ROR situations and COLREGS application

boat note
What is a Boat Note and where it is used?
April 1, 2020
what are codes and conventions
What are Codes and Conventions, Treaty & Protocols
April 2, 2020
ROR situations and COLREGS

In this topic we shall come across few interesting ROR situations and shall state the best possible actions within the purview of COLREGS (International Regulations for Prevention of Collision at Sea). These situations are commonly asked in the Nautical Examinations and also very much encountered at sea. I assume that you have a good understanding of COLREGS as it will help you to understand the situations better.

Before we begin kindly go through the following abbreviations which we will use in the topic – 

OV: Own Vessel, which means the vessel which, supposedly, you are navigating 

TV: Target Vessel. It is the vessel with whom the Risk of Collision may or may not exists

ROC: Risk of Collision , PD: Power Driven Vessel

RV:Restricted Visibility

FV: Fishing Vessel

CBD: Vessel Constrained by her Draft

RAM: Vessel Restricted in her ability to maneuver 

NUC: Vessel Not Under Command

Situation No 1

Description: Own vessel Navigating in dense fog ahead, with Radar NOT operational.

ROR situations COLREGS

Action: As per the application scope of Rule No 2: Responsibility, the vessel can safely drop anchor (if in anchoring depths) and wait till the visibility improves. This is in light of good seamanship. Additionally, additional lookouts shall be posted, including sight and by hearing and frequency of sound signals shall be increased. Moreover, the deck lights (normally switched on during anchoring) will give an early indication to the other vessel of the own vessel’s presence. 

If not in anchoring depths, the vessel shall proceed at slow speed with engines on maneuvering RPM and kept standby all times. (More discussion on this in Situation No 12:Restricted Visibility)

Situation No 2

Description: Own vessel navigating in a Narrow channel  “upstream” , i.e. Tidal flow against the direction of the Own vessel. Target vessel approaching from ahead as shown.

ROR situations COLREGS

Action: Own vessel shall wait for the Target Vessel to pass as OV is heading into the Tidal Stream and it will be much easier to handle OV (wrt steering etc). This, again is  and example of good seamanship as required in accordance with Rule No 2: Responsibility. 

Situation No 3

Description: Own vessel in head on situation with the Target Vessel. ROC exists. Shallow water on the starboard side.

ROR situations and COLREGS

Action: As per Rule No 2 “Responsibility” which permits to “make a departure from the rules in special circumstance to avoid immediate danger”, the OV is permitted to alter course to her Port Side. Note that this situation consists of both “special circumstances” and “immediate danger”.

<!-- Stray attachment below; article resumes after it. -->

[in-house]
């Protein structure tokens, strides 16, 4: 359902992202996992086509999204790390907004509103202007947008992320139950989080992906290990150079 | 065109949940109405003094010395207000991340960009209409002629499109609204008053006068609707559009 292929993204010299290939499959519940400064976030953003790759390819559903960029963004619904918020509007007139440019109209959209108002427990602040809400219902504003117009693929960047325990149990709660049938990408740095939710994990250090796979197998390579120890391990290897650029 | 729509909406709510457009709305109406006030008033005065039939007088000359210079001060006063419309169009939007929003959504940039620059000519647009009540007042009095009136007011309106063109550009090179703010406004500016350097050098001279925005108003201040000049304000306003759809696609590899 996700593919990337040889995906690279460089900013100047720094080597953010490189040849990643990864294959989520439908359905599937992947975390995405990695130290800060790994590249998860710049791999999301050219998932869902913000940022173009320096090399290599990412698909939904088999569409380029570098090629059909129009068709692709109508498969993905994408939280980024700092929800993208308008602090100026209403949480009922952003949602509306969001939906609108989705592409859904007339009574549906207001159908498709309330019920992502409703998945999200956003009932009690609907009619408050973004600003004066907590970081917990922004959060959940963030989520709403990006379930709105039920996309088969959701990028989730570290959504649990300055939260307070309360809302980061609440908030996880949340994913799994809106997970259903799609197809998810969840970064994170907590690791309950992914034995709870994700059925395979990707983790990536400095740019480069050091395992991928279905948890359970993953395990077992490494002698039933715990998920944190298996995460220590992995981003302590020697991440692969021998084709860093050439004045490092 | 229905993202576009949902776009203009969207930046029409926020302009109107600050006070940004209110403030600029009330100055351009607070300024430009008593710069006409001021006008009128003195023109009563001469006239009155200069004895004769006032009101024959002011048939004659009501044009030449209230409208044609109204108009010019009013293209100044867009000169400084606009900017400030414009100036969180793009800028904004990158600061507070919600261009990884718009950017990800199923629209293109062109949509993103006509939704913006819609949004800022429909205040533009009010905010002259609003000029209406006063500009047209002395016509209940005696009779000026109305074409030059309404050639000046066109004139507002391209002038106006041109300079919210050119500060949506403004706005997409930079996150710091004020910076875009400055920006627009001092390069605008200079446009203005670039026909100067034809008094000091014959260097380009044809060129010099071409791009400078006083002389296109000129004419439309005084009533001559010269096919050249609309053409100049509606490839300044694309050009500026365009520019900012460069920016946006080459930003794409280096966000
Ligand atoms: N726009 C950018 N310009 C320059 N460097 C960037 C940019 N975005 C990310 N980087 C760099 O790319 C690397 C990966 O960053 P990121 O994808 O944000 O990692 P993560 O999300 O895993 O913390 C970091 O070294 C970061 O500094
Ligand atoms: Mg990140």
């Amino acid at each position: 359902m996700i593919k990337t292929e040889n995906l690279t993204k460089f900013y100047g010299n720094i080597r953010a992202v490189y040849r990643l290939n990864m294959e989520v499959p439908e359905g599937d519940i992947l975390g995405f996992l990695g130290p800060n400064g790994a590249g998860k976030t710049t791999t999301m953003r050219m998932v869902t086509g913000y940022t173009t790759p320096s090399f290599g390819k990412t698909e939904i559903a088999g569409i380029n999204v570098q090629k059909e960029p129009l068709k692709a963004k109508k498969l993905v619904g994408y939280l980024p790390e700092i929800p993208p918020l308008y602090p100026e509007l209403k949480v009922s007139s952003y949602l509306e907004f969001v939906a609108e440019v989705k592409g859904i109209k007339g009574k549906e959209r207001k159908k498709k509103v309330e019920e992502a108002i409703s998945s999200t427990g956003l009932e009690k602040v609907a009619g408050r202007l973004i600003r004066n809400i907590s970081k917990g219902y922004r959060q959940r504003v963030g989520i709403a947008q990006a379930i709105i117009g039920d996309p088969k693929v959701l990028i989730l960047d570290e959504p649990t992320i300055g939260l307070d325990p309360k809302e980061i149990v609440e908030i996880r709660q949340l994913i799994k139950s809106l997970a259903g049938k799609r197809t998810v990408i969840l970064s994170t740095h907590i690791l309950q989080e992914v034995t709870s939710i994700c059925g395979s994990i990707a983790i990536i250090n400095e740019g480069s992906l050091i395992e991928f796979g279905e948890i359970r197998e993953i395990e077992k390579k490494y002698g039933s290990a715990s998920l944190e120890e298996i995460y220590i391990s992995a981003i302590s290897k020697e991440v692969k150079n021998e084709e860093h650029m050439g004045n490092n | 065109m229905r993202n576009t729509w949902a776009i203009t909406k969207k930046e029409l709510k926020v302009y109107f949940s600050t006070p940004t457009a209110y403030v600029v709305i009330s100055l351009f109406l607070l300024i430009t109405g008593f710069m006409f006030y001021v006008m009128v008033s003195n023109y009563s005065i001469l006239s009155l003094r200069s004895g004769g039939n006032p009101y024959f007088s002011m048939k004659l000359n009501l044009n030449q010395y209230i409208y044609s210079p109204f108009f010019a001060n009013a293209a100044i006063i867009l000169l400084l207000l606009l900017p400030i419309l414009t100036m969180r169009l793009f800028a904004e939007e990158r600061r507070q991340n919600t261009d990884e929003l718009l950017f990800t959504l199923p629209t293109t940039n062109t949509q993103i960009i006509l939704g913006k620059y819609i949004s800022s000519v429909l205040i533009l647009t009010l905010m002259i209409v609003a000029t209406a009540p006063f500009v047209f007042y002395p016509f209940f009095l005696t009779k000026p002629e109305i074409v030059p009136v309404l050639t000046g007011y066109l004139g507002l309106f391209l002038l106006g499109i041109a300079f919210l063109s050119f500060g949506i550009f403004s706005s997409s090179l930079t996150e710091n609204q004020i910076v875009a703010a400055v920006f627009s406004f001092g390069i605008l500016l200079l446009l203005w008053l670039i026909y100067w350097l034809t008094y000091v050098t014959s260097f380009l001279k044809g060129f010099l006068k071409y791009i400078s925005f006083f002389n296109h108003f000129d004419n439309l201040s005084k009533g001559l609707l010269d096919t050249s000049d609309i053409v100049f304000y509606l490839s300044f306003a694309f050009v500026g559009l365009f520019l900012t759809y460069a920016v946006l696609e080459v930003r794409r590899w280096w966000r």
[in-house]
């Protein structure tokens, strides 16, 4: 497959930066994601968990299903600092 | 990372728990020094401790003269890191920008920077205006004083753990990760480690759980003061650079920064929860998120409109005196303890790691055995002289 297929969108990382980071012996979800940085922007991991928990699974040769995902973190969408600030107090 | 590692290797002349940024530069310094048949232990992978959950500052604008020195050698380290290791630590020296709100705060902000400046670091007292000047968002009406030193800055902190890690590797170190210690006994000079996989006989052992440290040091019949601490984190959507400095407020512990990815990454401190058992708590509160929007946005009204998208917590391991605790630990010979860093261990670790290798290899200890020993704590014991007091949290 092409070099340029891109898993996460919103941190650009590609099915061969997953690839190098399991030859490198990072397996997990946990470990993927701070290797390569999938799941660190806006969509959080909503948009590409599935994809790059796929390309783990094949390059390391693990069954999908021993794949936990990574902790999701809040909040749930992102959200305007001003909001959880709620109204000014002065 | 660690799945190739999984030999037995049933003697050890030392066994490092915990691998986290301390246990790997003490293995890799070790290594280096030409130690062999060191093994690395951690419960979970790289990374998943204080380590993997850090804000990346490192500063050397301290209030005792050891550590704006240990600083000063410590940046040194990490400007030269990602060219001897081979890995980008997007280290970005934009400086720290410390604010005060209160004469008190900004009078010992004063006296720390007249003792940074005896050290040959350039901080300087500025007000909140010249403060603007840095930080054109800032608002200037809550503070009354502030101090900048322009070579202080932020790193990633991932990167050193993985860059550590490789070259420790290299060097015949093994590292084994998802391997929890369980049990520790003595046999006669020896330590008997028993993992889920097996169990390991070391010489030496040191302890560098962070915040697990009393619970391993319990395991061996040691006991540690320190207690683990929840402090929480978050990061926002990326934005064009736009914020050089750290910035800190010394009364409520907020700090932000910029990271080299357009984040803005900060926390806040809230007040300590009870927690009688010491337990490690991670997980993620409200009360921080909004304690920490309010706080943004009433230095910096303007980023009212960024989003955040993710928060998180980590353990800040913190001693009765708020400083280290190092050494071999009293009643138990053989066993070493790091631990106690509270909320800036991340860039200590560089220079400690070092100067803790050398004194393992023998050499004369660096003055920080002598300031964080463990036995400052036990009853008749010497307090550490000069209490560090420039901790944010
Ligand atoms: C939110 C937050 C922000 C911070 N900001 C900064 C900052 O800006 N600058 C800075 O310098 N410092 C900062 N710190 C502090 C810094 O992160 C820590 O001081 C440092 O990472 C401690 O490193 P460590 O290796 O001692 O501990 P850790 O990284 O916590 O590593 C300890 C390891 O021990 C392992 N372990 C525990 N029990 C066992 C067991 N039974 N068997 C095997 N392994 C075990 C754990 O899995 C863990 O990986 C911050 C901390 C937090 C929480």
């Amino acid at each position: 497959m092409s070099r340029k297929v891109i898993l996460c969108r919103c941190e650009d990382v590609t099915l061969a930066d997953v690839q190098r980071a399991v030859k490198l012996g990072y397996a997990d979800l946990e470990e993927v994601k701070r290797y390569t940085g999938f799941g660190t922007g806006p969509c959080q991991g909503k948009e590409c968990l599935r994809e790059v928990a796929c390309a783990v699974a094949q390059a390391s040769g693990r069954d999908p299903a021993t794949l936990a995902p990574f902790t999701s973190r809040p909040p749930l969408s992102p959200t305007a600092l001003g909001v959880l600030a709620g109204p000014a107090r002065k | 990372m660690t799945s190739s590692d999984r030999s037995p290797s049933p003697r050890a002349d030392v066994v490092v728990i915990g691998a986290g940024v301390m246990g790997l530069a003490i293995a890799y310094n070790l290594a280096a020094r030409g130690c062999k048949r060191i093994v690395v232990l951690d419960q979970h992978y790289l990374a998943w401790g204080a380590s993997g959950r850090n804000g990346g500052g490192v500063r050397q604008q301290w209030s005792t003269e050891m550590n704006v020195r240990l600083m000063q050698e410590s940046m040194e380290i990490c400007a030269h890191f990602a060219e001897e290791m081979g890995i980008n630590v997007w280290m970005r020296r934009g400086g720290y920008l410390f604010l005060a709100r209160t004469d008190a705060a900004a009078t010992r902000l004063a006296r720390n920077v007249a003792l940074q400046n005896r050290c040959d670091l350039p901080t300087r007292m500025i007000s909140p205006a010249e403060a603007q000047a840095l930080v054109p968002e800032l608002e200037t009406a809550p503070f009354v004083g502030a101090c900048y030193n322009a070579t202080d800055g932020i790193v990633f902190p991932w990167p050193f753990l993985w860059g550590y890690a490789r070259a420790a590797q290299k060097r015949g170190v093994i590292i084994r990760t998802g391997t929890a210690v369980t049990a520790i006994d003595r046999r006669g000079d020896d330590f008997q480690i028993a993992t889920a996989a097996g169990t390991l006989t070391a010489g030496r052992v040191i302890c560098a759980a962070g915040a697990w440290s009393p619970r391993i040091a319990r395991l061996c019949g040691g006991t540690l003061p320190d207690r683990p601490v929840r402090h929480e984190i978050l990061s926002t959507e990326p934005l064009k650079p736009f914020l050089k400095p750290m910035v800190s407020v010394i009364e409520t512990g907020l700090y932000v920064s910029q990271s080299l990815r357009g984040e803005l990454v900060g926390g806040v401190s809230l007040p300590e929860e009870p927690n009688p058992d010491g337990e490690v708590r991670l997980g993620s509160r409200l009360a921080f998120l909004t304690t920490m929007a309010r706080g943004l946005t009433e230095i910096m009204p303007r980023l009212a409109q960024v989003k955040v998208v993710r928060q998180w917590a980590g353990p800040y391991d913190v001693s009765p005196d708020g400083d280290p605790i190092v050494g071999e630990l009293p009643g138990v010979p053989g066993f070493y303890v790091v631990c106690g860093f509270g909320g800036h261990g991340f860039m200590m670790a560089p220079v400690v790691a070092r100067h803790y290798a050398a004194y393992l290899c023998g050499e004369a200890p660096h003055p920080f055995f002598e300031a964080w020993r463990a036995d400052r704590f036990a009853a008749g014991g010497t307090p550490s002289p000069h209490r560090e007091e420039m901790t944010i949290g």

Important Note on Vessel NUC

The following vessels are also considered to be NUC –

  1. Vessel with her Anchor down but not holding
  2. Vessel who is riding to her chains with anchor
  3. Sailing vessel unable to move due to lack of wind

Situation No 4: On Narrow Channels

Description: TV is a Vessel less than 20mtrs in length (or a Sailing /Fishing Vessel). She is head on with OV in a Narrow Channel. 

ROR situations COLREGS

Action: OV in this situation is a Stand-On vessel and TV is a Give way vessel.

Here it is important to note the following points – 

  1. Narrow Chanel Rule (Rule No 9) does not applies to Traffic Lanes of TSS (Rule 10 applies there
  2. Narrow channels can be crossed, so long that it does not impede the safe passage of the other vessel
  3. If the intentions of the TV is not clear, 5 Short Blasts on the ship’s whistle may be sounded.

Situation No 5: Application Scope of Rule 10 (Traffic Separation Schemes)

Following points are required to be kept in mind with respect to Rule 10

1. The other rules of COLREGS continue to apply even when the vessel in is in TSS

2. A vessel navigating inside an Inshore Traffic Zone, is NOT using the TSS

3. Separation zone in TSS can only be used by – 

a. Vessel crossing TSS

b. Vessel engaged in Fishing

c. Vessel avoiding immediate danger

4. YG Signal: This signal means that “you are not complying with the TSS”

Situation No 6: Application Scope of Rule No 13 (Overtaking)

  1. A vessel is said to be overtaking when she is approaching the other vessel from >= 22.5 degrees abaft the beam. At night she is able to see only stern lights (and not side lights) of the other vessel.
  2. If there is any doubt to this, the situation is deemed to be overtaking.
  3. Alteration of course does not make an overtaking vessel a crossing vessel